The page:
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Don’t you love when you finally have a grasp on something only for it to change instantly? Both Twitter and Facebook have announced major changes coming to their platform. Both of them have one thing in common: the focus on bringing value to their customers.

In other words, people will see posts from brands or friends they interact with the most and that talks about things that they are actually interested in.

What it means for your brand is that reaching your customers will get harder.

So, how can you create a content strategy that is not dependent on platform changes?

 

1. Know Your Audience and Yourself

This is the base. Knowing your audience, how they communicate, what they are interested in, who the influencers are, and what they talk about is key to any strategy, especially the content one. It’s also important to understand what role your brand plays, or can play in their lives, and how your brand is perceived by your audience.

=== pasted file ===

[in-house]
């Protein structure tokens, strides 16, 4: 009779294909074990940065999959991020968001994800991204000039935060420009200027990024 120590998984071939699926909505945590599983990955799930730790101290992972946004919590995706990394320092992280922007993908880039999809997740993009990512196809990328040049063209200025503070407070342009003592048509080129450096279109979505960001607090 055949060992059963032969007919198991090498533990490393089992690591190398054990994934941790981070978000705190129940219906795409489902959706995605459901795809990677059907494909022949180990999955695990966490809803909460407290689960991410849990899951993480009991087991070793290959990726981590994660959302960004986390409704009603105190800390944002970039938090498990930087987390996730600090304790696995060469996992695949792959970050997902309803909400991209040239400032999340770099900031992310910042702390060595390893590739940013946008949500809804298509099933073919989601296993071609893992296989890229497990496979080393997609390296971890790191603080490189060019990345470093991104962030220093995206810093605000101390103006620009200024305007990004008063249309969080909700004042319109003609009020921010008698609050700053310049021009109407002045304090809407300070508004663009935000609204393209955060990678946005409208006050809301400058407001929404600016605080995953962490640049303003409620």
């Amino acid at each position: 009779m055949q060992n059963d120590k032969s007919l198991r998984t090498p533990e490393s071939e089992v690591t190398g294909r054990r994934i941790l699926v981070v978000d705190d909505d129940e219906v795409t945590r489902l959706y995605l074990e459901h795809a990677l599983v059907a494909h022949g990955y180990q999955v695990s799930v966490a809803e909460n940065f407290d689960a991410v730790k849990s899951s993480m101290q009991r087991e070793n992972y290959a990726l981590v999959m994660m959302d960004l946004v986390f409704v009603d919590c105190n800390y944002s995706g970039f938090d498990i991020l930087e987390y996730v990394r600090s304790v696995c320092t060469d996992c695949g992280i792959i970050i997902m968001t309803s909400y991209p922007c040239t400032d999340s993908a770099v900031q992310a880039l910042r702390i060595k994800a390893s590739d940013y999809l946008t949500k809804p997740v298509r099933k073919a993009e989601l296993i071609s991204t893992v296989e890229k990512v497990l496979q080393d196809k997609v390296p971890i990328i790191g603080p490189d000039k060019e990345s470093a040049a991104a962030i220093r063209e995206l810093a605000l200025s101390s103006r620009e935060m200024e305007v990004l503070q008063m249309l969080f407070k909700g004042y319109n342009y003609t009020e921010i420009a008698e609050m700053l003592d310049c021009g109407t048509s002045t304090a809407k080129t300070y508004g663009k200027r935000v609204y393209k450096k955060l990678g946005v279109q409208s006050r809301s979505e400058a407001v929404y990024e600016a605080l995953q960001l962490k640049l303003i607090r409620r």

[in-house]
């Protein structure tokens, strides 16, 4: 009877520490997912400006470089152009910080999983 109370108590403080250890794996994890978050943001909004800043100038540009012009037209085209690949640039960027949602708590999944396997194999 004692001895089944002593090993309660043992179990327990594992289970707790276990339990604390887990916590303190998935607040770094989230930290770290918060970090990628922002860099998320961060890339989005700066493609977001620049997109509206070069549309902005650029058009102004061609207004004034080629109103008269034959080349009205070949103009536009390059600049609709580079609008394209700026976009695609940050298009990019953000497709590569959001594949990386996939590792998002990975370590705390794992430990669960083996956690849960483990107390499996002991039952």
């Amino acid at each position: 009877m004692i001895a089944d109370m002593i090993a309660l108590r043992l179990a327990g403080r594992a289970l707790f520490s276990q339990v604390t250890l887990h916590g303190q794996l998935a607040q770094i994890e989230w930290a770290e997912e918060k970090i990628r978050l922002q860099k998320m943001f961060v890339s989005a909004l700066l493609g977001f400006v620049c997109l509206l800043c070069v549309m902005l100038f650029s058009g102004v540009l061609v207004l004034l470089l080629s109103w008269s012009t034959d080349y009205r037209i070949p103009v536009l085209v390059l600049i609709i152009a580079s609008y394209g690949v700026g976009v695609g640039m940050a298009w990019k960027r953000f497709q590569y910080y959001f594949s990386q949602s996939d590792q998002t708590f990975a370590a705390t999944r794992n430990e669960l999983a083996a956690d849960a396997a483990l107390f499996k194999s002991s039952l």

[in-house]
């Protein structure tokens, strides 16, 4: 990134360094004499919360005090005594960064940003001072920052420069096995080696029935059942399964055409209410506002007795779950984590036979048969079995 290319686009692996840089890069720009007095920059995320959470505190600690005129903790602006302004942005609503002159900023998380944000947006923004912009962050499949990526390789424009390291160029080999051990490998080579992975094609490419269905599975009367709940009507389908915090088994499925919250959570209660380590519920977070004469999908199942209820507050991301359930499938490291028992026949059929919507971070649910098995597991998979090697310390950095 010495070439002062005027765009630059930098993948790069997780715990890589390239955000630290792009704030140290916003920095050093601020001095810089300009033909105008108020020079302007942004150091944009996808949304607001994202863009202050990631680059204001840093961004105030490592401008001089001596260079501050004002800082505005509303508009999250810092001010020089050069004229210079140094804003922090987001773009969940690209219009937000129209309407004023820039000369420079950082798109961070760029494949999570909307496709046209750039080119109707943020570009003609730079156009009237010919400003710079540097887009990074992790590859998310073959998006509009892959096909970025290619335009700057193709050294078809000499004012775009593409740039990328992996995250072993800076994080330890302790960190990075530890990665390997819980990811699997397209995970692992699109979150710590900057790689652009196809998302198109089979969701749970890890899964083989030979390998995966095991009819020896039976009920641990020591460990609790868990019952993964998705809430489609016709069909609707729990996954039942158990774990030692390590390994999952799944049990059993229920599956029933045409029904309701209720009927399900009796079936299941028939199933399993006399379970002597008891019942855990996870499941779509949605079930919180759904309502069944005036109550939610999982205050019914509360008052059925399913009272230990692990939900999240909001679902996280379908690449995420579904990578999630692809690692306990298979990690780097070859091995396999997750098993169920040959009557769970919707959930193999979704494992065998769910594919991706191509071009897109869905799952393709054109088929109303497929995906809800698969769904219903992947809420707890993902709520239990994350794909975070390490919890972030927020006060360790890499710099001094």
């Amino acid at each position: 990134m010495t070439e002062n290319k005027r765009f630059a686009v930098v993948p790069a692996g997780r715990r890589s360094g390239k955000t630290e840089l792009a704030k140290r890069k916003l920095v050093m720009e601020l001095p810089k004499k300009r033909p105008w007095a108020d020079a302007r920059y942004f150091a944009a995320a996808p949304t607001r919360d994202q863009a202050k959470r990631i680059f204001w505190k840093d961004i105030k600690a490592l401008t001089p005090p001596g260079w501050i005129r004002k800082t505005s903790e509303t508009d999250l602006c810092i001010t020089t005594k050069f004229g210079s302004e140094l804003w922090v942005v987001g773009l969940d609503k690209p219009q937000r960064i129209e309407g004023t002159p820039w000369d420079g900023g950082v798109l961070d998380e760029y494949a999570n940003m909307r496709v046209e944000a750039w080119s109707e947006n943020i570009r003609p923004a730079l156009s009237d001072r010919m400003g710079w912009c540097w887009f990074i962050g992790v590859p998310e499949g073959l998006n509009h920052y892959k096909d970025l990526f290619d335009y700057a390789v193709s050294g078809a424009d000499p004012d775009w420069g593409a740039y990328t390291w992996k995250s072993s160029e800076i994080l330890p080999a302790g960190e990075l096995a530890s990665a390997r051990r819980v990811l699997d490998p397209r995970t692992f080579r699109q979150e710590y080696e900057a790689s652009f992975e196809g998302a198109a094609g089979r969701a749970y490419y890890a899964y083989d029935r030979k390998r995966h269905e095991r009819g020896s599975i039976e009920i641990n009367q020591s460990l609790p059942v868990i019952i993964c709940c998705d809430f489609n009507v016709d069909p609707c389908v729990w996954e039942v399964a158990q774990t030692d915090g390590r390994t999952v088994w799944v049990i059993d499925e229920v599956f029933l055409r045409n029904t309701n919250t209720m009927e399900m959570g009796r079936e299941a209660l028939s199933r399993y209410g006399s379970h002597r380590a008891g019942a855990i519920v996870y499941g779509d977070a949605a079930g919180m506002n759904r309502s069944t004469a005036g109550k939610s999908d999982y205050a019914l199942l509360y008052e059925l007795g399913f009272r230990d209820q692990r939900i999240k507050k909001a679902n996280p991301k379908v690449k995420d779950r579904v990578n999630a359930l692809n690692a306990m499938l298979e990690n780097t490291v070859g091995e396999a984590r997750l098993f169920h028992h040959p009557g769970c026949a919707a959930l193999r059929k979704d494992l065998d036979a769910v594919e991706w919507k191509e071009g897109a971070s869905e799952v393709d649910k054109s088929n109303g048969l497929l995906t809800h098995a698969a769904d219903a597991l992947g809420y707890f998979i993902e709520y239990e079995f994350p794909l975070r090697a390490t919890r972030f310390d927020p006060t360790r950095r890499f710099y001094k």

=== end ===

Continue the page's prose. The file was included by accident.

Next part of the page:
— Demographic data + understanding of your brand + the objective/image you want to achieve -> content strategy —

Having this overall understanding prevents you from jumping on ‘emoji’ bandwagon just to appeal the younger audience when your overall brand image just doesn’t match that tone of voice *cough* House Of Fraser *cough*

We have published several articles that might help you collect and dive into your demographic data here.


 

2. Create quality content

Quality content is a subjective term. Some people might think that gifs are ‘the thing’, others might prefer graphs and academic references. But those are just forms of content. What makes content evergreen is the idea, concept behind it, and why people connect with it.

That’s where your audience insights come in handy.

By knowing what your audience, you can create content that brings the value and that your customers can relate to.  Whether that’s a short opinion blog or a motivational image.

 

3. Engage

Considering we live in the age of two-way communication, it’s surprising how many brands forget to have a chat with those who matter the most – their community.

Sometimes asking the simplest questions like ‘Why do you like our product?’ or ‘Why do you visit our shop?’ can give you a priceless insight, and also an opportunity to connect with people, not over one-dimensional sales slogans, but over what truly matters: their experience.

 

 

 

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